I am starting on a whole new adventure with a refractometre.  I have measured a luscious leaf of silver beet and it came out Brix 4 to my chagrin...and I use chicken manure, lime, woodchips and grassclippings and all the rest of it.  So now I am out to sprinkle some magic dust and liquid and see what happens.

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Comment by Rachel Rose on March 4, 2011 at 1:22pm

Hi Lisa. Good question, I'm trying to understand the answer too. It's been a long, long time since I studied chemistry and biology! Kay Baxter is writing a lot about it. Koanga has published a little booklet called "A Home Gardener's Guide to Growing Nutrient Dense Food", available from its website. In it, I found this explanation of the correlation between sugar and mineral density (higher mineral content meaning higher nutrient density):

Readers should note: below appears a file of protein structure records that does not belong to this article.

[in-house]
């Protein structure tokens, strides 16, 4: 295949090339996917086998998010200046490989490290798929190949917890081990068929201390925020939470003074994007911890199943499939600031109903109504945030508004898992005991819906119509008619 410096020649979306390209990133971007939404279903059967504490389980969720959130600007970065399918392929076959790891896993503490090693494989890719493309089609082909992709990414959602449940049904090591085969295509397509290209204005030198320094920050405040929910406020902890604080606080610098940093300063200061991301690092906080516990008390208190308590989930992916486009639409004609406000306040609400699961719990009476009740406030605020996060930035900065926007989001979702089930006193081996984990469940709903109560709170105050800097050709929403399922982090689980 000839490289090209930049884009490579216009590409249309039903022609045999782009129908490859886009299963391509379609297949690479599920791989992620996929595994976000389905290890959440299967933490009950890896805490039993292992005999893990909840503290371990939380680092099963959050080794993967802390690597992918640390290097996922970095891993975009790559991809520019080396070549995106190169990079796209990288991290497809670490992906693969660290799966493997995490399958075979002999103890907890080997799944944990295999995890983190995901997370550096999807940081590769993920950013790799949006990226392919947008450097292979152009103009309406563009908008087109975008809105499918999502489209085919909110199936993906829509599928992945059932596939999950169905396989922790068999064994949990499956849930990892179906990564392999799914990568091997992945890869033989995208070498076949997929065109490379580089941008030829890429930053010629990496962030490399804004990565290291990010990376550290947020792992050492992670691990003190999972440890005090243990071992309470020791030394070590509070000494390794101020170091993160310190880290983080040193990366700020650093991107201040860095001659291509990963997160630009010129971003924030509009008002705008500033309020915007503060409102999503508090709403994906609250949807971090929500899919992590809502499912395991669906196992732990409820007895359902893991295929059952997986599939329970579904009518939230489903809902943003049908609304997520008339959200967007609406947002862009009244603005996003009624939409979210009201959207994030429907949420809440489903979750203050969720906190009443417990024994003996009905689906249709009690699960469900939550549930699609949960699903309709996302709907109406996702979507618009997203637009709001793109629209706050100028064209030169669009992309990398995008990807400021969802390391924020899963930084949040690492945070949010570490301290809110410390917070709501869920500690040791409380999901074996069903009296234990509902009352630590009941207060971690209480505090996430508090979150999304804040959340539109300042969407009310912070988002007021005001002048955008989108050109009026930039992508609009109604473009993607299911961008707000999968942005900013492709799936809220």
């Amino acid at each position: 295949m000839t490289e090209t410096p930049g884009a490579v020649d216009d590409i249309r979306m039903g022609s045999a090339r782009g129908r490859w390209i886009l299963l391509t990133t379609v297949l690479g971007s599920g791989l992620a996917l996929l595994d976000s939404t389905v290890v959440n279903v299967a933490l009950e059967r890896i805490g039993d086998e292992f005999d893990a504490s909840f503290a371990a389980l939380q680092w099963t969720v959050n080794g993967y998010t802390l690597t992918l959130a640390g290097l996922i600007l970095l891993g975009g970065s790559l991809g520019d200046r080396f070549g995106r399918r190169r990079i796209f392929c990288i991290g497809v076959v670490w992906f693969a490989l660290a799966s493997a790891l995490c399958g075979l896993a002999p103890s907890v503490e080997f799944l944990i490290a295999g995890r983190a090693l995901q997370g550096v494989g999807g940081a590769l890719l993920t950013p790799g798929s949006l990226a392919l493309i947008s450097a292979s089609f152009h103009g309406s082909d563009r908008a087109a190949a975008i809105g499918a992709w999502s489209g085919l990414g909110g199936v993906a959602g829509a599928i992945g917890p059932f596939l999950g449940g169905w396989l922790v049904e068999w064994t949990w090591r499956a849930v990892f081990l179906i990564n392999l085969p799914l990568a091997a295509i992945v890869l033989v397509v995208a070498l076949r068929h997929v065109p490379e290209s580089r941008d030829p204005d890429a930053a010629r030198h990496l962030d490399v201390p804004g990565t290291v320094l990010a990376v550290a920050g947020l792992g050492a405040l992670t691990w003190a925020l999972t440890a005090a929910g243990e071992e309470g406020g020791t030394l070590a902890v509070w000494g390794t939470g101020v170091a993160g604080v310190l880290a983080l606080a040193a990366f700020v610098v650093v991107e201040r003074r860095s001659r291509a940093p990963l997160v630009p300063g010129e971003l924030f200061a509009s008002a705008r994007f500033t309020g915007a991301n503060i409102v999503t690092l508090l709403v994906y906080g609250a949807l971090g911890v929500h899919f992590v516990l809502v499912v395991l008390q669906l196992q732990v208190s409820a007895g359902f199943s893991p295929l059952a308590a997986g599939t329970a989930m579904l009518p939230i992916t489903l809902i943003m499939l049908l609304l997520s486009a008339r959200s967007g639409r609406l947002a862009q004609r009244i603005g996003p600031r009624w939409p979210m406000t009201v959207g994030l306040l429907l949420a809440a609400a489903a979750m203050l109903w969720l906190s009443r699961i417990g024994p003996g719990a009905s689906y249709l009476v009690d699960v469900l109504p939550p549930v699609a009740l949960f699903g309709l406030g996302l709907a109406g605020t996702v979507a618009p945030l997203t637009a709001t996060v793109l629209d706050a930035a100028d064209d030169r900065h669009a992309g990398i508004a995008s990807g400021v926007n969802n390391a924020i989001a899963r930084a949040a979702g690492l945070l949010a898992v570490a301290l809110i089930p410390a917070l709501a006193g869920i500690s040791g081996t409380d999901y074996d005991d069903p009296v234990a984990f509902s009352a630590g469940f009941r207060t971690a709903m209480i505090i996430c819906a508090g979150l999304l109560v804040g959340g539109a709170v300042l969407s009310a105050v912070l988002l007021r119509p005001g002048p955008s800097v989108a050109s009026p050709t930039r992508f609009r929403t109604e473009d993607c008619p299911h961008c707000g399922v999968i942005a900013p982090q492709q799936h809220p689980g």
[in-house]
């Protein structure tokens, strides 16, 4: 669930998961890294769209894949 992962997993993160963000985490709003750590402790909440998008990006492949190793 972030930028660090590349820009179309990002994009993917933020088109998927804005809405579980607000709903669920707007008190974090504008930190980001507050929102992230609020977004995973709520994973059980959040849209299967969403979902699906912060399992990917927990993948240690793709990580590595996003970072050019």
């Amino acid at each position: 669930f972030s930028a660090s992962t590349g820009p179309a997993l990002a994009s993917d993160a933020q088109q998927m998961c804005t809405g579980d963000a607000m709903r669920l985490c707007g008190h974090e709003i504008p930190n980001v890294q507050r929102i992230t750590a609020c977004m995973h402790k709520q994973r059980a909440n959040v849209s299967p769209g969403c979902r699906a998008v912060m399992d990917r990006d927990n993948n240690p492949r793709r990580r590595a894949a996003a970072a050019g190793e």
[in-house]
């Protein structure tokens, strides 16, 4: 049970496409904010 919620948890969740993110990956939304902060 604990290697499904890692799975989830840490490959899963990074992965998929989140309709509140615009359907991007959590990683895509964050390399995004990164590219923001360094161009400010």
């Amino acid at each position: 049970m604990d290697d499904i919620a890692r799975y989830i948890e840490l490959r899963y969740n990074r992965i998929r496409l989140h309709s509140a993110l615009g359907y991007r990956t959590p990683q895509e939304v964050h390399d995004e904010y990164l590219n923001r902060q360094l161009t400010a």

Water and oxygen are brought together in the chloroplast during the heat of the day to make crude sugar. Phosphate is the catalyst for the process. The mineral elements carried in the phosphate are left behind when the sugar is formed. This is why the higher the sugar, the higher the mineral content.

I'm really interested in hearing more about this from people who can explain it and/or who have been tracking their Brix levels for a while.

 

Comment by Lisa L on March 3, 2011 at 6:35pm
so how does brix which measures sugar shows nutrient dense?

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